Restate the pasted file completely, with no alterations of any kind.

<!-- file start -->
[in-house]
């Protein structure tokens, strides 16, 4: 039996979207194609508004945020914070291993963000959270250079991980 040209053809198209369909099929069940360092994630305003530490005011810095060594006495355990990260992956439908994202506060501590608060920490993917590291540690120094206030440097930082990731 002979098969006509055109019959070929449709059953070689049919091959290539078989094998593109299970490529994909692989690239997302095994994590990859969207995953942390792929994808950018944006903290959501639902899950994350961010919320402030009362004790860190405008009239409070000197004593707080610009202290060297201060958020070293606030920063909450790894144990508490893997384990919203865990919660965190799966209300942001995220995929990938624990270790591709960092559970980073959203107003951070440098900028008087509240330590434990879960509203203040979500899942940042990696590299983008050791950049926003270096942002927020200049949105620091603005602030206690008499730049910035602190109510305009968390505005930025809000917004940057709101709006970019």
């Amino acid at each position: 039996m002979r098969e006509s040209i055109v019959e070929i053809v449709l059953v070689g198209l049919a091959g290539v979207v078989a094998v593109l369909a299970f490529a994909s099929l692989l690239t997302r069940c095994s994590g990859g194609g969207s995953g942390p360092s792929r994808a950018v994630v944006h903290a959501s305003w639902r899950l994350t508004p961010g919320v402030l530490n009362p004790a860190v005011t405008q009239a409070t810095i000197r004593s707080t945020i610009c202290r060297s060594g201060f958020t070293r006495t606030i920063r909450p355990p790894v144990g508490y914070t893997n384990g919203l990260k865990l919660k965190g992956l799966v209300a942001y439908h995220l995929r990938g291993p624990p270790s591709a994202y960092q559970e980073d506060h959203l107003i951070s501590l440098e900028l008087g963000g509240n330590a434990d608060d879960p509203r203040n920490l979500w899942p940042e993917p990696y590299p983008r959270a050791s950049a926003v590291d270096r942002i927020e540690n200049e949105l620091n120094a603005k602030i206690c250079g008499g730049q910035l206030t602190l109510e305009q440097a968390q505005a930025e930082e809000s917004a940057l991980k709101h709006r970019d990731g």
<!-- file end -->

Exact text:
[in-house]
């Protein structure tokens, strides 16, 4: 039996979207194609508004945020914070291993963000959270250079991980 040209053809198209369909099929069940360092994630305003530490005011810095060594006495355990990260992956439908994202506060501590608060920490993917590291540690120094206030440097930082990731 002979098969006509055109019959070929449709059953070689049919091959290539078989094998593109299970490529994909692989690239997302095994994590990859969207995953942390792929994808950018944006903290959501639902899950994350961010919320402030009362004790860190405008009239409070000197004593707080610009202290060297201060958020070293606030920063909450790894144990508490893997384990919203865990919660965190799966209300942001995220995929990938624990270790591709960092559970980073959203107003951070440098900028008087509240330590434990879960509203203040979500899942940042990696590299983008050791950049926003270096942002927020200049949105620091603005602030206690008499730049910035602190109510305009968390505005930025809000917004940057709101709006970019």
């Amino acid at each position: 039996m002979r098969e006509s040209i055109v019959e070929i053809v449709l059953v070689g198209l049919a091959g290539v979207v078989a094998v593109l369909a299970f490529a994909s099929l692989l690239t997302r069940c095994s994590g990859g194609g969207s995953g942390p360092s792929r994808a950018v994630v944006h903290a959501s305003w639902r899950l994350t508004p961010g919320v402030l530490n009362p004790a860190v005011t405008q009239a409070t810095i000197r004593s707080t945020i610009c202290r060297s060594g201060f958020t070293r006495t606030i920063r909450p355990p790894v144990g508490y914070t893997n384990g919203l990260k865990l919660k965190g992956l799966v209300a942001y439908h995220l995929r990938g291993p624990p270790s591709a994202y960092q559970e980073d506060h959203l107003i951070s501590l440098e900028l008087g963000g509240n330590a434990d608060d879960p509203r203040n920490l979500w899942p940042e993917p990696y590299p983008r959270a050791s950049a926003v590291d270096r942002i927020e540690n200049e949105l620091n120094a603005k602030i206690c250079g008499g730049q910035l206030t602190l109510e305009q440097a968390q505005a930025e930082e809000s917004a940057l991980k709101h709006r970019d990731g």